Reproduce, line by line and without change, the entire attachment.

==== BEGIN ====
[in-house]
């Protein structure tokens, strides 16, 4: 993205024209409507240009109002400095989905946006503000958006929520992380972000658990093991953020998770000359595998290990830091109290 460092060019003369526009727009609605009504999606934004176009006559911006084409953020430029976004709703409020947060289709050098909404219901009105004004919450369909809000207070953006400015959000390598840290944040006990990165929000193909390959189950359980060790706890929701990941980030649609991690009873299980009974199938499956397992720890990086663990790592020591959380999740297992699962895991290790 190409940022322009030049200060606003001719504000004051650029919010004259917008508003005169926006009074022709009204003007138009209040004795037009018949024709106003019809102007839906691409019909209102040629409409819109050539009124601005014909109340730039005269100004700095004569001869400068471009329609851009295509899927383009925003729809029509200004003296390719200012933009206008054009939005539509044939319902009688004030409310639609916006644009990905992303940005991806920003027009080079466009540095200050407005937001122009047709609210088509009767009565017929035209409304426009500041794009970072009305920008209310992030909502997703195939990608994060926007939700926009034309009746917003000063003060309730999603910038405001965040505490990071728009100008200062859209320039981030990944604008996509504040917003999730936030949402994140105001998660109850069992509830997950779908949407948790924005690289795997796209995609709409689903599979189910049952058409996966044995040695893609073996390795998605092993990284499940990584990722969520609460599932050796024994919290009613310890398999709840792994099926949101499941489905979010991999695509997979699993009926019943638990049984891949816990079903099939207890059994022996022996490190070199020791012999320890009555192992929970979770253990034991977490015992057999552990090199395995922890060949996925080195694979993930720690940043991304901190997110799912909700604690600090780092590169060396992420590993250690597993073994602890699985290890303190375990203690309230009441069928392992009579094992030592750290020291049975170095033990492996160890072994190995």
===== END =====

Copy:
[in-house]
């Protein structure tokens, strides 16, 4: 993205024209409507240009109002400095989905946006503000958006929520992380972000658990093991953020998770000359595998290990830091109290 460092060019003369526009727009609605009504999606934004176009006559911006084409953020430029976004709703409020947060289709050098909404219901009105004004919450369909809000207070953006400015959000390598840290944040006990990165929000193909390959189950359980060790706890929701990941980030649609991690009873299980009974199938499956397992720890990086663990790592020591959380999740297992699962895991290790 190409940022322009030049200060606003001719504000004051650029919010004259917008508003005169926006009074022709009204003007138009209040004795037009018949024709106003019809102007839906691409019909209102040629409409819109050539009124601005014909109340730039005269100004700095004569001869400068471009329609851009295509899927383009925003729809029509200004003296390719200012933009206008054009939005539509044939319902009688004030409310639609916006644009990905992303940005991806920003027009080079466009540095200050407005937001122009047709609210088509009767009565017929035209409304426009500041794009970072009305920008209310992030909502997703195939990608994060926007939700926009034309009746917003000063003060309730999603910038405001965040505490990071728009100008200062859209320039981030990944604008996509504040917003999730936030949402994140105001998660109850069992509830997950779908949407948790924005690289795997796209995609709409689903599979189910049952058409996966044995040695893609073996390795998605092993990284499940990584990722969520609460599932050796024994919290009613310890398999709840792994099926949101499941489905979010991999695509997979699993009926019943638990049984891949816990079903099939207890059994022996022996490190070199020791012999320890009555192992929970979770253990034991977490015992057999552990090199395995922890060949996925080195694979993930720690940043991304901190997110799912909700604690600090780092590169060396992420590993250690597993073994602890699985290890303190375990203690309230009441069928392992009579094992030592750290020291049975170095033990492996160890072994190995």